I like the structure of school. I like that our children leave the house, and that when they return home, they are not at school anymore. It is over. Yes they might have homework, but they have left the workplace, per se. I like that they are being exposed socially. I like that they are exposed to a variety of teachers, different teaching styles, different sets of knowledge, teachers with different strengths and weaknesses. I actually appreciate the education they are getting. I am learning (and/or relearning) a lot of things myself. I like that they see a lot of life. I like that they have to learn how to navigate many different social situations.

Personally, I feel that this is a good scenario for my own relationship with my children, particularly my oldest child. We butt heads a lot, and I feel that it is healthy for us to be apart sometimes.

We have been blessed with excellent teachers. If Jon David and Luke had not been to public schools up to this point, they would have missed out on some high quality educators. I have a lot of respect for them. They work very hard every day, and have taught more to my children than I can think of or list.

The older my kids get, the more we have to work through heart breaks--kids being mean; teachers perhaps not acting fair; Jon David and Luke not liking school on some days; getting bored; too much homework sometimes. When bad days come, this is when I doubt myself. Don reminds me of something that I think is a huge key to feeling peaceful about parenting, and really life in general: we are not here to make our children’s lives easy. We are not even here to make them happy. I might even go so far as to say that our number one goal as parents is not to protect our children.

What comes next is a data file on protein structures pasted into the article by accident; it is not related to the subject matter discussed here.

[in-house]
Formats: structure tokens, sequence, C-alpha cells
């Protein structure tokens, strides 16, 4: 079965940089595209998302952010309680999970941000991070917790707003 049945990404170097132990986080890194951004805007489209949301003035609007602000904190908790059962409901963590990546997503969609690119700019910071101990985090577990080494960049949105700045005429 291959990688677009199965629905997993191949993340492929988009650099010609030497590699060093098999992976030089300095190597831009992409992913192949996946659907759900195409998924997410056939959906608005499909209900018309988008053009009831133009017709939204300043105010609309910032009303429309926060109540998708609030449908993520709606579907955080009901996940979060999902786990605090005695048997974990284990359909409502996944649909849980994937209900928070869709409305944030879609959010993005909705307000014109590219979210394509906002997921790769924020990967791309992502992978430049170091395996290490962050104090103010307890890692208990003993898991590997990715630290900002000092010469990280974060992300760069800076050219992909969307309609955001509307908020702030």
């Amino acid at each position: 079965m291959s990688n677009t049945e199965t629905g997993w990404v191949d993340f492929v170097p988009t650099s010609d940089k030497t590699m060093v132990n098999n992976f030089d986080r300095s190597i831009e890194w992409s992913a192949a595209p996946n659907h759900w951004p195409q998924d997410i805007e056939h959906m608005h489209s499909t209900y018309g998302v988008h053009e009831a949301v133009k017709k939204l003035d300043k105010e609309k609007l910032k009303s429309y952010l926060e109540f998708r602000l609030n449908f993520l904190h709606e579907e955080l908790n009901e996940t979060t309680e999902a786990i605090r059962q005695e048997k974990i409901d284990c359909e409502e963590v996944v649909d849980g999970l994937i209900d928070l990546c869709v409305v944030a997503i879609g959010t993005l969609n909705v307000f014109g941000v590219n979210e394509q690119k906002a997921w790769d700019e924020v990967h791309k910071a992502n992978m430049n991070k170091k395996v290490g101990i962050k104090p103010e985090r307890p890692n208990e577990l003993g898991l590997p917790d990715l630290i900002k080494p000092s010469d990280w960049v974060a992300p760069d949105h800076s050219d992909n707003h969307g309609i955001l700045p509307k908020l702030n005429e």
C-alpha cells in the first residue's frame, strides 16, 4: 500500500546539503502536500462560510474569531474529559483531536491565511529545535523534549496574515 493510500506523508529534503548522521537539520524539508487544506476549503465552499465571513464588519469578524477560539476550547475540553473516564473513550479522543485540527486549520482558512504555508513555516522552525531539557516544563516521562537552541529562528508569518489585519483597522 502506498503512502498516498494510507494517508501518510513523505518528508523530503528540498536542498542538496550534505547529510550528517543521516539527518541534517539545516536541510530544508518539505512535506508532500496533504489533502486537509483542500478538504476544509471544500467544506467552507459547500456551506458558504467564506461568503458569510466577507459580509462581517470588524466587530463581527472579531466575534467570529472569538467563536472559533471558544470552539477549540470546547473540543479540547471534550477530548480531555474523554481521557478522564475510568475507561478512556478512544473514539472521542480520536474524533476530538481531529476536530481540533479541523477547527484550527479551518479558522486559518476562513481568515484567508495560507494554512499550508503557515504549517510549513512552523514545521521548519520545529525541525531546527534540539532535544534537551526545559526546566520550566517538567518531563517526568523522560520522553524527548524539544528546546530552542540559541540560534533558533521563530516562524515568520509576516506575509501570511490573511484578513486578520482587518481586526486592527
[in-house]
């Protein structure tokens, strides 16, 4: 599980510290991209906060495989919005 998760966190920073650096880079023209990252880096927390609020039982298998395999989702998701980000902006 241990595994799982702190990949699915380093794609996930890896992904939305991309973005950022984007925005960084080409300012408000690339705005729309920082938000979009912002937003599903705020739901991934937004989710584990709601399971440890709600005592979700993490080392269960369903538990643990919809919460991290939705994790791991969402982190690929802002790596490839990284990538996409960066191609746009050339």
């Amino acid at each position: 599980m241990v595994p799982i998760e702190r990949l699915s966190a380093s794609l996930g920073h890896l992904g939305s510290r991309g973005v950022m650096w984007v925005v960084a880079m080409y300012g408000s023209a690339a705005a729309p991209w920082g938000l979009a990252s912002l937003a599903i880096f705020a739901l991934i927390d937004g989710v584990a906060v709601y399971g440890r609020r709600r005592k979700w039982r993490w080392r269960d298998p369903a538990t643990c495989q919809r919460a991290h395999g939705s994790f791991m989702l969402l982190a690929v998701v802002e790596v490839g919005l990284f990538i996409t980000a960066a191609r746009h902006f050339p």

Our goal is to help them to be good, godly, and walk in God’s path for them. Our goal is to help them press into God when they suffer. I can hardly even stand to type that sentence, because I don’t want them so suffer!! Sometimes Don reminds me of how hard I had it, and how I turned out fine. But I don’t want them to get their feelings hurt! Don is right, though: I can’t protect them from that.

I feel like I need to interject here that we are in a good school zone. This makes a huge difference for sure. We are also blessed with very good teachers. And I understand that every single family is different, and there are many different GOOD ways to educated children. There plenty of situations where homeschooling is truly better for a child than structured school of any kind. Again, please hear disclaimer, disclaimer.

I just feel like there are a lot of support groups out there for homeschoolers, but not a lot of voices saying “I’m glad my children go to public schools.”

I like the independence and responsibility that children must develop when they attend public schools. I like the prayer club that Jon David participates in. I like that Jon David has had the opportunity to stand up to a bully. I like their musical programs. I like that Luke has to do sit ups every day. I liked the mother’s day tea that I had when Jon David was in the first grade. I like field trips, field days, etc…